Early fall sniffles and sneezes got you down? It could be the change in weather, but it could also be something else you might not expect—your pillows. Turns out the cozy bedding we snuggle our faces up to every night are filled with all sorts of allergen like dust, pollen, body oils and skin cells, and fungi which may be stuffing you up and making it harder to sleep.
It’s a whole, happy little eco-system in there. A 2005 study by the University of Manchester found an average of more than a million fungal spores in the household pillows they tested; synthetic pillows were found to have a higher concentration of aspergillus fumigatus, the most common strain, which feed dust mites, can exacerbate asthma, and can lead to disease in those with compromised immune systems.
Dust mites, which in all honesty sound and look a bit scarier than they are, feed on the fungi as well as shed skin cells. While most people don’t need to worry much about the mites themselves, their fecal matter can cause allergic reactions. Those who are allergic to dust mites will be very familiar with symptoms like chronic stuffy nose, trouble breathing, or eczema.
But before you vow to sleep on the cold, hard ground for the rest of your life, there are a few things you can do to keep all that yucky stuff in check.
The National Sleep Foundation recommends washing your pillow every six months and replacing them every few years. If you purchase quality down rather than polyester and commit to washing it at least every six months, you can hold onto yours for up to 10 years. Make sure you always dry your hair before hopping into bed and wash and dry your pillows after any spills so you’re not creating a more hospitable (moist!) environment for mold and mites. And last but not least, you can use a protective cover underneath your pillow case in between washes.
So—ready to wash those pillows? Yup, me too. Here are a few handy tips, courtesy of Dean Davies, an upholstery cleaning expert at Fantastic Services, for getting the job done:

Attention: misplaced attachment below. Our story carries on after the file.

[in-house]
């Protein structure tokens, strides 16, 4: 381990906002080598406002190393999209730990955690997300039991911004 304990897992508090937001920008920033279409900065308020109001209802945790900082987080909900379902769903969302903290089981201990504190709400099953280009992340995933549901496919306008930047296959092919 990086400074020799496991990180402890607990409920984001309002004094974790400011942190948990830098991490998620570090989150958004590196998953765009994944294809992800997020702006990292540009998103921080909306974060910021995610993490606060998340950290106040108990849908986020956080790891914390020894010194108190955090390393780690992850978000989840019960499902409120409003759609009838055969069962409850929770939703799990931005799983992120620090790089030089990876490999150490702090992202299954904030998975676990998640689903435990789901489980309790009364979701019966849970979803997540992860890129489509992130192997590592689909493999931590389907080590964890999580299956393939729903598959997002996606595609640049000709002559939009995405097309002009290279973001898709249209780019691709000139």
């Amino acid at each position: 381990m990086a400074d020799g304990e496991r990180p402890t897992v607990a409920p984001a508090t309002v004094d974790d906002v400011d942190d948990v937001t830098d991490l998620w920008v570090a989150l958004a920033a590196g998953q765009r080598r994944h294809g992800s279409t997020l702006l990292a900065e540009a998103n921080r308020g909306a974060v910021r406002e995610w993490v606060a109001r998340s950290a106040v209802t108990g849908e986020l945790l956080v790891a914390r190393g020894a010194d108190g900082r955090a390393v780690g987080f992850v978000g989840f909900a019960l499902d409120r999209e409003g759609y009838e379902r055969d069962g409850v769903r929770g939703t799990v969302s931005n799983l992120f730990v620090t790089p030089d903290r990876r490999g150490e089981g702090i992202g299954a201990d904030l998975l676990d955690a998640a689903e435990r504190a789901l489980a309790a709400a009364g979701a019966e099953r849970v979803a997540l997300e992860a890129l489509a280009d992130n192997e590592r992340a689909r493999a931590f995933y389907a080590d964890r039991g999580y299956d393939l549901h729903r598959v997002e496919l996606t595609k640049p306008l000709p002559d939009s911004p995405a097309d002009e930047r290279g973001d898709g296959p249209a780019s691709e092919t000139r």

Wash every six months.
Like we said above. Wash! “Feather, down, and synthetic pillows can be simply cleaned in the washer,” Davies told me by e-mail. “It’s best to launder two pillows (of the same kind) at once as this will help to keep the washing machine balanced during the cycle.” He suggested that top- or front-loading machines without agitators make this process a bit easier, but if you haven’t got the choice, try to place your pillows upright so they don’t get tangled around the agitator and damaged during the cycle.
He also suggested a novel technique: “To minimize the clumping of synthetic fibers during the washing cycle, roll up your pillows into a long, skinny cylinder. Then place rubber bands on both ends and in the middle.”
When in doubt, check the tag.
While most feather and polyester pillows can be machine washed, sometimes particular care instructions will come on the tag. If you can’t find any info, use lukewarm or cold water—hot water may cause shrinkage, according to Davies—and set your machine to a gentle cycle. Opt for a mild liquid detergent over powder, which tends to leave less residue.
Foam pillows, on the other hand, should never go in a machine, as agitation and heat will damage them. “You can clean the pillow by dipping it in a sink full of water or by letting the water run through the pillow while moving it around,” Davies says.
Air-dry completely or dry with tennis balls.
“If a pillow can be machine dried, you can toss it into the dryer and put a couple of clean tennis balls inside to prevent fibers from clumping and reduce the drying time,” Davies said. “Alternatively, you can air-dry pillows in the sun, simply lay them flat to preserve their shape.” For foam pillows, Davies recommends placing in a room with good air flow or hanging outside on a sunny day.
Eventually, you need to replace them.
If you’re not sure how long you’ve had your pillow, Davies suggested a “fold test” to guesstimate: Simply fold it in half, and it if it doesn’t go back to it’s regular shape immediately, it’s probably past its prime. This indicates that the fibers are clumped together from wear and tear, which means you can probably use a more simple test, too…is your pillow still comfortable?
If your pillow is stain-free, check your local rules for textile recycling to see if pillows are accepted.
How often do you wash and change pillows? We are very curious. Let us know below!